Despite the lack of enrichment effect on tibia outcomes in the current study, a positive relationship was identified between bird weight and tibia weight, BMC and BMD, and BMC and tibia area. The correlation between body and tibia weight agrees with similar findings in free-range laying hens (Kolakshyapati et al., 2019). As bone mineral density is reflective of both mineral quality and content (Rath et al., 2000), the observed relationship between BMC and BMD was expected. While bird body weight, tibia weight, tibia area, BMC, and BMD together contributed to 63.6% of the variation in tibia-related outcomes, BBS was not correlated with any of the other observations, and rather, independently contributed to 22.8% of variation. The BBS test used was a compression force method with a constant rate of load, thus BBS should have been reflective of BMC and BMD (Rath et al., 2000). However, this is not always the case, as observed in non-human primates (Vahle et al., 2015) and in our previous broiler work (Meyer et al., 2019).
In summary, these data validate successful laser device-induced locomotion in a different genetic line of broilers than tested previously and provide a novel environmental enrichment tool that can be used to increase pen-wide activity without altering bird management or sacrificing performance. Importantly, in the work reported here, this increased locomotion was achieved through visually stimulating a small number of birds that then promoted movement throughout the pen without hindering measures of animal welfare such as gait score or tibia quality. In the future, the laser device should be tested and implemented on a commercial scale to ultimately improve animal welfare and enhance active behavior.
Data Availability Statement
The raw data supporting the conclusions of this article will be made available by the authors, without undue reservation.
The animal study was reviewed and approved by Iowa State University Institutional Animal Care and Use Committee.
MM, AJ, and EB contributed to conception and design of the study. MM and EB contributed to on-farm animal care, data collection, statistical analysis, and manuscript drafts. All authors contributed to manuscript revision, read, and approved the submitted version.
This work was supported by the Department of Animal Science, College of Agriculture and Life Sciences at Iowa State University and USDA for partial funding of AJ and EB's salary, and from USDA Grant # 2019-69012-29905 for Ph.D., student and project funding.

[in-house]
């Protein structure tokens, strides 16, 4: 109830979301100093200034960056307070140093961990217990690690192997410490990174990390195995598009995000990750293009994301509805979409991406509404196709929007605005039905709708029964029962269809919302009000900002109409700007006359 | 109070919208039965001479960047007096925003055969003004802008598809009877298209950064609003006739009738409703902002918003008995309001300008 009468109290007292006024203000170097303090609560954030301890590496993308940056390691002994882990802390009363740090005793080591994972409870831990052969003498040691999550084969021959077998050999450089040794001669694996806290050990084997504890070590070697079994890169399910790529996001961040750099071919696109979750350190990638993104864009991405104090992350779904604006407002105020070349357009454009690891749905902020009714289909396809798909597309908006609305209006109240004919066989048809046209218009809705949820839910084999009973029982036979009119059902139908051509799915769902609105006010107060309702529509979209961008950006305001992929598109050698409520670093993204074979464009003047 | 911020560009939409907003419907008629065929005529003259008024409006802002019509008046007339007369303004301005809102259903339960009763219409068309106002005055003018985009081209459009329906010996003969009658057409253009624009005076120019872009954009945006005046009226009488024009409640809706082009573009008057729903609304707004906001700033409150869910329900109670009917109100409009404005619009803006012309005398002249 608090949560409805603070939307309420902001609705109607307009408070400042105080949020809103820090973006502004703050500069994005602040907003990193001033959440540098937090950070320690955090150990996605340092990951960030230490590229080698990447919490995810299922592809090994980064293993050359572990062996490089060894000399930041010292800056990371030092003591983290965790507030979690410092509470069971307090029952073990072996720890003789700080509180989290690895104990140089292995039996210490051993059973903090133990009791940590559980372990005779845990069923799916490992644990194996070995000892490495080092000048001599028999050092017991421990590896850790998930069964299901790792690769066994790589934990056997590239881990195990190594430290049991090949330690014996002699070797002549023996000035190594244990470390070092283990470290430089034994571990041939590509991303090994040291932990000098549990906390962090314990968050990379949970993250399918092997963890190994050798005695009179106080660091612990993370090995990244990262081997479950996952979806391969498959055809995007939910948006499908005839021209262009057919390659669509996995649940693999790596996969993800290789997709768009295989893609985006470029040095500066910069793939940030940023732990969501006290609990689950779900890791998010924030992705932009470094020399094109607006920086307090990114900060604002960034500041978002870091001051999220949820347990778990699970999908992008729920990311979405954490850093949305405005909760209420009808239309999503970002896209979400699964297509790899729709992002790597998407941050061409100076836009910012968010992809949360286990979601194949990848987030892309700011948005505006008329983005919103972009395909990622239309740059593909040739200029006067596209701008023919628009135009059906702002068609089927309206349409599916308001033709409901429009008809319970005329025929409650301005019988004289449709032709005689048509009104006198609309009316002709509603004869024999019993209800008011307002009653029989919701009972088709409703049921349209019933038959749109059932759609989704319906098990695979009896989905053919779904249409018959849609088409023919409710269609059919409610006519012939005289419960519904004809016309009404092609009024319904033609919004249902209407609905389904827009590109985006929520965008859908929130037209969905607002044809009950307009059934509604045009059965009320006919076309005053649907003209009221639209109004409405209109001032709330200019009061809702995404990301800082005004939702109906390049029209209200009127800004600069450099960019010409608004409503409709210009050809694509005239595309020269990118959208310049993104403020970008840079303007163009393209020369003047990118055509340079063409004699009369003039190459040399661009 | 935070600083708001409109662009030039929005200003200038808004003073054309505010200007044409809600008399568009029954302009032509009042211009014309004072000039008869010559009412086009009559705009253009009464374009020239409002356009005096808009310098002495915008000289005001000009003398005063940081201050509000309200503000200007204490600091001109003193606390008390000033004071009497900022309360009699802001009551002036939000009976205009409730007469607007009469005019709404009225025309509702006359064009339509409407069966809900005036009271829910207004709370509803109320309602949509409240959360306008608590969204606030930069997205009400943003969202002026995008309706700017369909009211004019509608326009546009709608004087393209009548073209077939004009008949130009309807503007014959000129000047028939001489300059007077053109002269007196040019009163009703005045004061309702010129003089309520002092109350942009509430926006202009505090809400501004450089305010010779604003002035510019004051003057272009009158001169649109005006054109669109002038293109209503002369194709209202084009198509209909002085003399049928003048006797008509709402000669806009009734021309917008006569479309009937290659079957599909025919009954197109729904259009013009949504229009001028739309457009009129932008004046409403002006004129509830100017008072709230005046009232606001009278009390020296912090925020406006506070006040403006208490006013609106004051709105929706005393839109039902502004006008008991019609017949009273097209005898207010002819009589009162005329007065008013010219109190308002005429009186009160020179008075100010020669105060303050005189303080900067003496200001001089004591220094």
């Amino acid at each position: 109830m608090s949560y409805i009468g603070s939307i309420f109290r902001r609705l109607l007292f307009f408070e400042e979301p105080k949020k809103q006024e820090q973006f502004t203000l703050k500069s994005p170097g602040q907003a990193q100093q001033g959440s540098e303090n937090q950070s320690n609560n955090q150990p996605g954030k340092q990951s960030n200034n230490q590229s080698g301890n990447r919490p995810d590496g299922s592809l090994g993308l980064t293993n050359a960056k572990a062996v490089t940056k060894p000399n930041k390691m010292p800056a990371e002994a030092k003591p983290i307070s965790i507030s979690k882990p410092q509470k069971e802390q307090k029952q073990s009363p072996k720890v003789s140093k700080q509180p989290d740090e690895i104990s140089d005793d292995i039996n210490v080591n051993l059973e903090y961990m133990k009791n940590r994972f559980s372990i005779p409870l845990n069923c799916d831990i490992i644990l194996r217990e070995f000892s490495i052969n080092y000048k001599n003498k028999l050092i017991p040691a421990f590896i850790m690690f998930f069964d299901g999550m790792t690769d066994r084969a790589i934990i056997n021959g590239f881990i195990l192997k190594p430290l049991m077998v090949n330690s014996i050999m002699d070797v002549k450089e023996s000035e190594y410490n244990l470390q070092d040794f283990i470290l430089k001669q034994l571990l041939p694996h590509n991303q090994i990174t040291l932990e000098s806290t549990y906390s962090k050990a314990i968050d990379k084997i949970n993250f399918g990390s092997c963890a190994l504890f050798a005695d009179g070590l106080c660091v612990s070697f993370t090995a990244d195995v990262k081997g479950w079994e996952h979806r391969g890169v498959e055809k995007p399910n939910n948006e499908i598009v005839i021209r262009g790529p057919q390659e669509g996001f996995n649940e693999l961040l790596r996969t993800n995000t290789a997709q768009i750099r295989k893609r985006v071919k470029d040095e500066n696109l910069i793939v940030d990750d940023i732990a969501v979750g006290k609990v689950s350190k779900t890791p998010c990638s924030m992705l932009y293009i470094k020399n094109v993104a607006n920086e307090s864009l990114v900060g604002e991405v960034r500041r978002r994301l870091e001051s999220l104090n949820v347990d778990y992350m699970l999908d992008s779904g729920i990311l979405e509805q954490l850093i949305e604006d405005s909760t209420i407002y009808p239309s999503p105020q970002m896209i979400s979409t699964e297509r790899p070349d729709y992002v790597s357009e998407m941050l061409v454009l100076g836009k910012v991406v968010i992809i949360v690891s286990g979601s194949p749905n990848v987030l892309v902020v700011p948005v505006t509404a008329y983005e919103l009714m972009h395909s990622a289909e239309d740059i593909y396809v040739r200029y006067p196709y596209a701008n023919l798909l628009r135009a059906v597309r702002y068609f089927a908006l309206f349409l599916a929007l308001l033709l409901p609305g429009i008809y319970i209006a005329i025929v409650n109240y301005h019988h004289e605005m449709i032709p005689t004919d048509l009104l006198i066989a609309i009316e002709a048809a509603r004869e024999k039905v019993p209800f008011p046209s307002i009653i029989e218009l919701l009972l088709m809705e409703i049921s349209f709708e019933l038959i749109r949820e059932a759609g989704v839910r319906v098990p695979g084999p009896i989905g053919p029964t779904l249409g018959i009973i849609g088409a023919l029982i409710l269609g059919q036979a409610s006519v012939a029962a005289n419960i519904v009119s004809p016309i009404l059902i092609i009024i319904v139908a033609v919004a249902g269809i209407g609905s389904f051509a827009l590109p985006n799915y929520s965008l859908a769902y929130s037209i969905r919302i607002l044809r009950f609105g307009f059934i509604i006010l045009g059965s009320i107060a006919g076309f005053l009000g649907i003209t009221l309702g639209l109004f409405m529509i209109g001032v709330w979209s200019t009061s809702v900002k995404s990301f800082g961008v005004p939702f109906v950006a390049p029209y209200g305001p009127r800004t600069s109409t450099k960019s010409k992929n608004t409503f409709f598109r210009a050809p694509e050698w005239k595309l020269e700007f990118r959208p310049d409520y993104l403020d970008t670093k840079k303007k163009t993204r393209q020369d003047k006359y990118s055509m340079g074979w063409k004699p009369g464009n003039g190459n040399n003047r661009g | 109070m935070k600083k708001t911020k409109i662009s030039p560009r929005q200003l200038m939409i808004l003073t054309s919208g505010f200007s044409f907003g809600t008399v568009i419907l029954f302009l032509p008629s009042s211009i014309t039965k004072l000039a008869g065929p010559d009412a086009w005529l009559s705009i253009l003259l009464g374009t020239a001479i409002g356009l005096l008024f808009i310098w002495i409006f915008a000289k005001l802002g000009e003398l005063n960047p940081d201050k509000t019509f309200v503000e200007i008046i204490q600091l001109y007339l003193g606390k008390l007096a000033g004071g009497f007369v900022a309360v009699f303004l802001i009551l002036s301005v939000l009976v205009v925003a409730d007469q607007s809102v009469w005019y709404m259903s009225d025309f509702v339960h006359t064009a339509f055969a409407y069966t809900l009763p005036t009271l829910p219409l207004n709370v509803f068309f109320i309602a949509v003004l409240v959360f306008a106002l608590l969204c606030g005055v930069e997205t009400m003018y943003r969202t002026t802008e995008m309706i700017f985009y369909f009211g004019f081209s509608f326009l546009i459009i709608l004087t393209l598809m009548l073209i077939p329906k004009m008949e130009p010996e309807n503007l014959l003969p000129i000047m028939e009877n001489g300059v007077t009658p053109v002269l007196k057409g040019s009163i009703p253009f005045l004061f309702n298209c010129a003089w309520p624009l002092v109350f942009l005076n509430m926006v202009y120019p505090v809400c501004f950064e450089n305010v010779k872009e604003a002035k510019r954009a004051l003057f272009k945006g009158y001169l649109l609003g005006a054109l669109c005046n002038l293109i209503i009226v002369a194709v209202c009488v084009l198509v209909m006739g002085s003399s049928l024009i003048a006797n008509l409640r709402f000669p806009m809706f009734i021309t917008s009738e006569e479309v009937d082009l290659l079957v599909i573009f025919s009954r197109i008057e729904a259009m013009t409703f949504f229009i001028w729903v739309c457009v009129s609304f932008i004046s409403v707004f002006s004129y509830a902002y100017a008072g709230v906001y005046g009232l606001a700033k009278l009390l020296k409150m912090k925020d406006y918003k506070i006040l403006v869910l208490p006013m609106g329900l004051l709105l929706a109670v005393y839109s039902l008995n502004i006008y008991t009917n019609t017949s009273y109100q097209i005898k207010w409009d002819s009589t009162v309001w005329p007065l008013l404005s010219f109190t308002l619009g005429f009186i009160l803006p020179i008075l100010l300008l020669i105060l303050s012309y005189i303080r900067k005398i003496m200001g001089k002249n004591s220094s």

Conflict of Interest
The authors declare that the research was conducted in the absence of any commercial or financial relationships that could be construed as a potential conflict of interest.
All claims expressed in this article are solely those of the authors and do not necessarily represent those of their affiliated organizations, or those of the publisher, the editors and the reviewers. Any product that may be evaluated in this article, or claim that may be made by its manufacturer, is not guaranteed or endorsed by the publisher.
The authors would like to thank the Poultry Research and Teaching Farm staff for help in animal husbandry and barn management, as well as M.S. student Emiline Sundman for help gait-scoring birds, and undergraduate students Tyler Loew, Kayla Elmore, and Kaitlyn Olson for behavioral analysis.
The Supplementary Material for this article can be found online at: https://www.frontiersin.org/articles/10.3389/fanim.2021.784408/full#supplementary-material
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Keywords: broiler, environmental enrichment, activity, welfare, walking distance
Citation: Meyer MM, Johnson AK and Bobeck EA (2021) Laser Enrichment Device Stimulates Broiler Laser-Following Behavior While Increasing Individual Bird Locomotion and Pen-Wide Movement. Front. Anim. Sci. 2:784408. doi: 10.3389/fanim.2021.784408
Received: 27 September 2021; Accepted: 28 October 2021;
Published: 29 November 2021.
Edited by:Edward Narayan, The University of Queensland, Australia
Reviewed by:Sezen Özkan, Ege University, Turkey
Beth Ventura, University of Minnesota Twin Cities, United States
Copyright © 2021 Meyer, Johnson and Bobeck. This is an open-access article distributed under the terms of the Creative Commons Attribution License (CC BY). The use, distribution or reproduction in other forums is permitted, provided the original author(s) and the copyright owner(s) are credited and that the original publication in this journal is cited, in accordance with accepted academic practice. No use, distribution or reproduction is permitted which does not comply with these terms.
*Correspondence: Elizabeth A. Bobeck, firstname.lastname@example.org